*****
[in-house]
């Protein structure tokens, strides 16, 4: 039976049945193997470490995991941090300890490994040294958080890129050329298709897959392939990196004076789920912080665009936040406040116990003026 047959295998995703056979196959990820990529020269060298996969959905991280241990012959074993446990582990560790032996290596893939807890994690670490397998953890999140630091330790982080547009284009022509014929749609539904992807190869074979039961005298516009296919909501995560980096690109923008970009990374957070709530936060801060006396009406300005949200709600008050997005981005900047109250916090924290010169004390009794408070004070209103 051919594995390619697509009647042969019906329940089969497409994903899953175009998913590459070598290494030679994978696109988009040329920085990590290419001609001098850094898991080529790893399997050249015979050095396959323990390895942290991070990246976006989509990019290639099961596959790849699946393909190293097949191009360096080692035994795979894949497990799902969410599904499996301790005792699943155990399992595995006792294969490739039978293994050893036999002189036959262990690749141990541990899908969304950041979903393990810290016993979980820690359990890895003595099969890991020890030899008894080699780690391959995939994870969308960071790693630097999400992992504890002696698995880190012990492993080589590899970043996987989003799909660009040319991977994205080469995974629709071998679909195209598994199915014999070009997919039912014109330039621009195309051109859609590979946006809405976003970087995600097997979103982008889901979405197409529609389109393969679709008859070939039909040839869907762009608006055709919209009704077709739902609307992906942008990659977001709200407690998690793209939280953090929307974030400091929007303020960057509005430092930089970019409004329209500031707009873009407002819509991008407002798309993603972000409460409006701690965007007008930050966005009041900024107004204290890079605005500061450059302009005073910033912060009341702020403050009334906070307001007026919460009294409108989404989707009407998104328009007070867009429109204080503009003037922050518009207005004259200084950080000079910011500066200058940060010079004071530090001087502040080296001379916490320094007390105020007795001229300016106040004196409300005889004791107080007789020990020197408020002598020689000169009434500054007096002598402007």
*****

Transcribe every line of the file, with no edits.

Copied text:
[in-house]
């Protein structure tokens, strides 16, 4: 039976049945193997470490995991941090300890490994040294958080890129050329298709897959392939990196004076789920912080665009936040406040116990003026 047959295998995703056979196959990820990529020269060298996969959905991280241990012959074993446990582990560790032996290596893939807890994690670490397998953890999140630091330790982080547009284009022509014929749609539904992807190869074979039961005298516009296919909501995560980096690109923008970009990374957070709530936060801060006396009406300005949200709600008050997005981005900047109250916090924290010169004390009794408070004070209103 051919594995390619697509009647042969019906329940089969497409994903899953175009998913590459070598290494030679994978696109988009040329920085990590290419001609001098850094898991080529790893399997050249015979050095396959323990390895942290991070990246976006989509990019290639099961596959790849699946393909190293097949191009360096080692035994795979894949497990799902969410599904499996301790005792699943155990399992595995006792294969490739039978293994050893036999002189036959262990690749141990541990899908969304950041979903393990810290016993979980820690359990890895003595099969890991020890030899008894080699780690391959995939994870969308960071790693630097999400992992504890002696698995880190012990492993080589590899970043996987989003799909660009040319991977994205080469995974629709071998679909195209598994199915014999070009997919039912014109330039621009195309051109859609590979946006809405976003970087995600097997979103982008889901979405197409529609389109393969679709008859070939039909040839869907762009608006055709919209009704077709739902609307992906942008990659977001709200407690998690793209939280953090929307974030400091929007303020960057509005430092930089970019409004329209500031707009873009407002819509991008407002798309993603972000409460409006701690965007007008930050966005009041900024107004204290890079605005500061450059302009005073910033912060009341702020403050009334906070307001007026919460009294409108989404989707009407998104328009007070867009429109204080503009003037922050518009207005004259200084950080000079910011500066200058940060010079004071530090001087502040080296001379916490320094007390105020007795001229300016106040004196409300005889004791107080007789020990020197408020002598020689000169009434500054007096002598402007």